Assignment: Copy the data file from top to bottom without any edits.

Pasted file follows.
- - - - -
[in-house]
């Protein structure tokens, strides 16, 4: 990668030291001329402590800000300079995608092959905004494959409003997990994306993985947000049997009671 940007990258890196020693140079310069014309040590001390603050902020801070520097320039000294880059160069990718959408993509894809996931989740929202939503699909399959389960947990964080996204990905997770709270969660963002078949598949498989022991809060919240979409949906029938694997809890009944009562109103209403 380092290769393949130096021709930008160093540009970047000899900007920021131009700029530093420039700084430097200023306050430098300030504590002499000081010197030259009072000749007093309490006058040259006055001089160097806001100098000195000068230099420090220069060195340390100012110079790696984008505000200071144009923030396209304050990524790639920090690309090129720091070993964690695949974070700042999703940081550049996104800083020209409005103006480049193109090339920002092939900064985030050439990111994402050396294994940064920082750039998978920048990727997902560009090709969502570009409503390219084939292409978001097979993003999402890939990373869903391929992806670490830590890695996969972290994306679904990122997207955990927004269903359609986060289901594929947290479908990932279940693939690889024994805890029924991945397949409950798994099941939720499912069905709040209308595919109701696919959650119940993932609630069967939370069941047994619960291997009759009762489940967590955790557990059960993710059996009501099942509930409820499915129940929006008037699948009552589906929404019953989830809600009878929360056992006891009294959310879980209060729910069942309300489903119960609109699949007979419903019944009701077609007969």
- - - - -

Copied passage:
[in-house]
């Protein structure tokens, strides 16, 4: 990668030291001329402590800000300079995608092959905004494959409003997990994306993985947000049997009671 940007990258890196020693140079310069014309040590001390603050902020801070520097320039000294880059160069990718959408993509894809996931989740929202939503699909399959389960947990964080996204990905997770709270969660963002078949598949498989022991809060919240979409949906029938694997809890009944009562109103209403 380092290769393949130096021709930008160093540009970047000899900007920021131009700029530093420039700084430097200023306050430098300030504590002499000081010197030259009072000749007093309490006058040259006055001089160097806001100098000195000068230099420090220069060195340390100012110079790696984008505000200071144009923030396209304050990524790639920090690309090129720091070993964690695949974070700042999703940081550049996104800083020209409005103006480049193109090339920002092939900064985030050439990111994402050396294994940064920082750039998978920048990727997902560009090709969502570009409503390219084939292409978001097979993003999402890939990373869903391929992806670490830590890695996969972290994306679904990122997207955990927004269903359609986060289901594929947290479908990932279940693939690889024994805890029924991945397949409950798994099941939720499912069905709040209308595919109701696919959650119940993932609630069967939370069941047994619960291997009759009762489940967590955790557990059960993710059996009501099942509930409820499915129940929006008037699948009552589906929404019953989830809600009878929360056992006891009294959310879980209060729910069942309300489903119960609109699949007979419903019944009701077609007969």